The viewscreen pinged, a clear bell-like tone. Jonah turned, slightly annoyed at the interruption to his mid-morning nap. An older man looked at him through the screen. His breath sounded faintly labored. Jonah knew that rattle, it was his father, using up precious datatime to give him an actual video call. “Jonah,” Elias said, “Jonah, please. There’s something you need to know. Your son is in the School.”

“So?” replied the eight-year old father, “What exactly do you need from me? There’s nothing I can do for you or him.”

“Yes there is, Jonah. You know what it is that we need.”

“Father, I can’t do that if I can’t see him. You know that I only can block his ability if I can touch him.”

“Perhaps,” said Elias, thoughtfully. “But maybe we can arrange for that. Did you know you’re being relocated soon?”

“So Isaiah has told me. Next to the Worker’s District, right? In a few months, when they complete construction of the new facility… But what they haven’t told me is why, Father. What is it about now that they’re finally moving us away from the Enclaves.”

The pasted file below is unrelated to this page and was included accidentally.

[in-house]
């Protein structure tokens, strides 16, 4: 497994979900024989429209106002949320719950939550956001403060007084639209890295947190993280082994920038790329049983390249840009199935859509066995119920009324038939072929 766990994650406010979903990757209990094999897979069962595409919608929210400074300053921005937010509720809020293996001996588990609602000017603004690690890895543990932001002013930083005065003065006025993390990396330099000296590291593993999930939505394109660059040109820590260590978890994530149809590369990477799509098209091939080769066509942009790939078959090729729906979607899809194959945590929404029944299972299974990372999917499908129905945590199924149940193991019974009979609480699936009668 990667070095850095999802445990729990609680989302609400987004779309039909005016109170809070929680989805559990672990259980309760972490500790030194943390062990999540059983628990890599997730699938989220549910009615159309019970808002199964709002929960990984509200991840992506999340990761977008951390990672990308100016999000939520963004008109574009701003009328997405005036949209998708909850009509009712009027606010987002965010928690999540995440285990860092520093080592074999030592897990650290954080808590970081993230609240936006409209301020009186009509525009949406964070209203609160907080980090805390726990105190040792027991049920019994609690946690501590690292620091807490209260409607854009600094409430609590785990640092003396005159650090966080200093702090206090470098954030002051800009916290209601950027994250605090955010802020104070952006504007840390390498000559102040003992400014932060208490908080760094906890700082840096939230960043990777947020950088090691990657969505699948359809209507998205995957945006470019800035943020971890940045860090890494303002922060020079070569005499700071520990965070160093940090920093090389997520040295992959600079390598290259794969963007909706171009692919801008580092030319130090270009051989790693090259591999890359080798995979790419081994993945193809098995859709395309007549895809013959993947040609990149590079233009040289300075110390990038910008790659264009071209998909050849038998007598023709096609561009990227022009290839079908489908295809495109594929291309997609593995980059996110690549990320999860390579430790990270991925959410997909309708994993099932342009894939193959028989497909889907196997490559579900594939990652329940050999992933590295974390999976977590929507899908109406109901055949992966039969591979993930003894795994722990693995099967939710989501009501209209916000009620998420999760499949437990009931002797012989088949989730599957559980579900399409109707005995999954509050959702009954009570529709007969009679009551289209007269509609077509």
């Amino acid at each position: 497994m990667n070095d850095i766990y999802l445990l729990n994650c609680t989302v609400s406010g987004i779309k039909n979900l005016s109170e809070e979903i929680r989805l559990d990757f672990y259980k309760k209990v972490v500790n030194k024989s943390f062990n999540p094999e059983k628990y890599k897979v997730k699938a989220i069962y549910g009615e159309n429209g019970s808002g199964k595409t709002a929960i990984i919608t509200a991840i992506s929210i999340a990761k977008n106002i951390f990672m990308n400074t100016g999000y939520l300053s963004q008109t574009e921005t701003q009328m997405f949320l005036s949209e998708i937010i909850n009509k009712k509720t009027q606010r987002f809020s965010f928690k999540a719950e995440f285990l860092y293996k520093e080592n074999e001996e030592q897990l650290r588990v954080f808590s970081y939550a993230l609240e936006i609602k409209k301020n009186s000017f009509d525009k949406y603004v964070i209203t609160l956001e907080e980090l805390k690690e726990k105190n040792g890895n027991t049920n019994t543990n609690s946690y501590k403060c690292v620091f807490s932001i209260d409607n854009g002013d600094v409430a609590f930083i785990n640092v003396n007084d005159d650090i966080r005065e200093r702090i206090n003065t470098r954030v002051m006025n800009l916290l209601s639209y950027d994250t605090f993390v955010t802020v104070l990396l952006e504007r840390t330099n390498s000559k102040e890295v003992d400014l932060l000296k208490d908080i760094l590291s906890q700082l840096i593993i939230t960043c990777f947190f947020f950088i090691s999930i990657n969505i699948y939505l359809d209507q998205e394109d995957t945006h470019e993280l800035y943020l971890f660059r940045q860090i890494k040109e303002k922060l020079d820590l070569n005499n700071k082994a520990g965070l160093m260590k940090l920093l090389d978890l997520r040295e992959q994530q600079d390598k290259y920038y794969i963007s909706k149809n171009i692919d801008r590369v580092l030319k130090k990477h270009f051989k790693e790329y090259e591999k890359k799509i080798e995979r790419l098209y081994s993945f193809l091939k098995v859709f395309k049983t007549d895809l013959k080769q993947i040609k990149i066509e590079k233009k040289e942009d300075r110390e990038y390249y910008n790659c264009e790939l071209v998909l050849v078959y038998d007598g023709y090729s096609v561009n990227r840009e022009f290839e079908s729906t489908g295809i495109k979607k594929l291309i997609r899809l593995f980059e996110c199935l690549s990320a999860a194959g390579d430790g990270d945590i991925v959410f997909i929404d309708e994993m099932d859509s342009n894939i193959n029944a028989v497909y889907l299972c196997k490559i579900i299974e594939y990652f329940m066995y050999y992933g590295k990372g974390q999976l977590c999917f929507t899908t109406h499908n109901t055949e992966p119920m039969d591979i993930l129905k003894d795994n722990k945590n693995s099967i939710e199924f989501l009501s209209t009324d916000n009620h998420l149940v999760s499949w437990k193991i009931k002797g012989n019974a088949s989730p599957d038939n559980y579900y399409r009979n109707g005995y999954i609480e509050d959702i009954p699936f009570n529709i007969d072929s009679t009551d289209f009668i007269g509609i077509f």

“There are more of you now.”

“More? How can there be more? Are they designing the males with Kin intentionally?”

“I’m not sure. Regardless, they now have a growing number of young boys with uncontrollable Kin and they say they need the extra space to house them. Away from the Enclaves and the Councils.”

“There’s a lot of space here, Father. I’ve seen the schematics.”

“Yes, but there’s something else. Most of these children were born with wings.”

*******

Bane’s wings itched under the wrappings. The Whites he had been issued were based on his age and weight and pinched miserably. Perhaps, his grandfather did not involve himself in clothing selection or maybe, Jonah considered, he thought that a tighter shirt would give me better camouflage. The other boys also had relatively tight clothing. It had a degree of stretch that allowed for easier movement without a sloppy appearance.

Appearance seemed to be everything in the Male Enclave. Unlike the comfortable Female Enclave where the emphasis on comfort and relaxation often let the occasional spill or broken glass be overlooked, the Male Enclave put order, cleanliness, and function first. During Bane’s first night in the dormitories, a small, blond-pelted child managed to drop a plate of fresh fruit on the floor. He moved to sweep the soiled food into the compost, but the older boys forced him to eat it, directly from the floor. Then, they lectured him publicly on the importance of not wasting food, when those in the Districts were living on synth or starving. One of the senior boys kicked dust onto the remaining fruit and then refused to let the boy leave until he’d eaten every grime-covered piece.